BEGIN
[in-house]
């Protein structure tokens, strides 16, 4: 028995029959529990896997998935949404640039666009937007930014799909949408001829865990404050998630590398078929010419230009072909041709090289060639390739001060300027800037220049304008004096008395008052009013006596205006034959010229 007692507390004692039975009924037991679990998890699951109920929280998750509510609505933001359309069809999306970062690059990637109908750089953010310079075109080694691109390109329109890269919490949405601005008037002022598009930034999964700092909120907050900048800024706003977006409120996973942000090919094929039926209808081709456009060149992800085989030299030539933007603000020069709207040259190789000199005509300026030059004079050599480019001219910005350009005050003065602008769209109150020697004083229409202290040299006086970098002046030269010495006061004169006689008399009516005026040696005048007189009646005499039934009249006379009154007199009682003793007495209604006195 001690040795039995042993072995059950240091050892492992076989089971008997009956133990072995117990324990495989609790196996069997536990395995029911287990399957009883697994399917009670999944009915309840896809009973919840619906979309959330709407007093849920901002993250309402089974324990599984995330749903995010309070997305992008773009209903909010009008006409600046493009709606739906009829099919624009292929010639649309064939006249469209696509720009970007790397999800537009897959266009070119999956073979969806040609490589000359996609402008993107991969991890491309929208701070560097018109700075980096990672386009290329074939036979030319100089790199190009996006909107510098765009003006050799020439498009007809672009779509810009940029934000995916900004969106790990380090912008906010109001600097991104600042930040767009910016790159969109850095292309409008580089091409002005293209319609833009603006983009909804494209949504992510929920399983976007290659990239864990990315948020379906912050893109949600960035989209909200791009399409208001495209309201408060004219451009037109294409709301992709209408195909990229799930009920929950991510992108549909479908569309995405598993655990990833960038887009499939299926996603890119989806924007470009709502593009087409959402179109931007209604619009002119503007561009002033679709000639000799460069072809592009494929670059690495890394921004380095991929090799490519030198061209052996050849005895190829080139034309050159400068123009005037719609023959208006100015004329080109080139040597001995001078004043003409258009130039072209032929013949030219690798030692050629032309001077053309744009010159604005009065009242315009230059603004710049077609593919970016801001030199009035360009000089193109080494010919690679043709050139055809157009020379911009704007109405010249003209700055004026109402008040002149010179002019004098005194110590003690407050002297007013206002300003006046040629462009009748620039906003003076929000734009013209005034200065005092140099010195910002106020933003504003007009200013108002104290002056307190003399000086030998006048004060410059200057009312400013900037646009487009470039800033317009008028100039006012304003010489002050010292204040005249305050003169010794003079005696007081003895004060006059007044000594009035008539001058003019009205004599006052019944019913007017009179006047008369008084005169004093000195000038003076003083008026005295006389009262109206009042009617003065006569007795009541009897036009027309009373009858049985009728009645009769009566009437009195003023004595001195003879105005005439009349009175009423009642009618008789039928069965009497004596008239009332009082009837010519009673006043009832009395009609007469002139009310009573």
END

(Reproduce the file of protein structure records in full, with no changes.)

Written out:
[in-house]
């Protein structure tokens, strides 16, 4: 028995029959529990896997998935949404640039666009937007930014799909949408001829865990404050998630590398078929010419230009072909041709090289060639390739001060300027800037220049304008004096008395008052009013006596205006034959010229 007692507390004692039975009924037991679990998890699951109920929280998750509510609505933001359309069809999306970062690059990637109908750089953010310079075109080694691109390109329109890269919490949405601005008037002022598009930034999964700092909120907050900048800024706003977006409120996973942000090919094929039926209808081709456009060149992800085989030299030539933007603000020069709207040259190789000199005509300026030059004079050599480019001219910005350009005050003065602008769209109150020697004083229409202290040299006086970098002046030269010495006061004169006689008399009516005026040696005048007189009646005499039934009249006379009154007199009682003793007495209604006195 001690040795039995042993072995059950240091050892492992076989089971008997009956133990072995117990324990495989609790196996069997536990395995029911287990399957009883697994399917009670999944009915309840896809009973919840619906979309959330709407007093849920901002993250309402089974324990599984995330749903995010309070997305992008773009209903909010009008006409600046493009709606739906009829099919624009292929010639649309064939006249469209696509720009970007790397999800537009897959266009070119999956073979969806040609490589000359996609402008993107991969991890491309929208701070560097018109700075980096990672386009290329074939036979030319100089790199190009996006909107510098765009003006050799020439498009007809672009779509810009940029934000995916900004969106790990380090912008906010109001600097991104600042930040767009910016790159969109850095292309409008580089091409002005293209319609833009603006983009909804494209949504992510929920399983976007290659990239864990990315948020379906912050893109949600960035989209909200791009399409208001495209309201408060004219451009037109294409709301992709209408195909990229799930009920929950991510992108549909479908569309995405598993655990990833960038887009499939299926996603890119989806924007470009709502593009087409959402179109931007209604619009002119503007561009002033679709000639000799460069072809592009494929670059690495890394921004380095991929090799490519030198061209052996050849005895190829080139034309050159400068123009005037719609023959208006100015004329080109080139040597001995001078004043003409258009130039072209032929013949030219690798030692050629032309001077053309744009010159604005009065009242315009230059603004710049077609593919970016801001030199009035360009000089193109080494010919690679043709050139055809157009020379911009704007109405010249003209700055004026109402008040002149010179002019004098005194110590003690407050002297007013206002300003006046040629462009009748620039906003003076929000734009013209005034200065005092140099010195910002106020933003504003007009200013108002104290002056307190003399000086030998006048004060410059200057009312400013900037646009487009470039800033317009008028100039006012304003010489002050010292204040005249305050003169010794003079005696007081003895004060006059007044000594009035008539001058003019009205004599006052019944019913007017009179006047008369008084005169004093000195000038003076003083008026005295006389009262109206009042009617003065006569007795009541009897036009027309009373009858049985009728009645009769009566009437009195003023004595001195003879105005005439009349009175009423009642009618008789039928069965009497004596008239009332009082009837010519009673006043009832009395009609007469002139009310009573």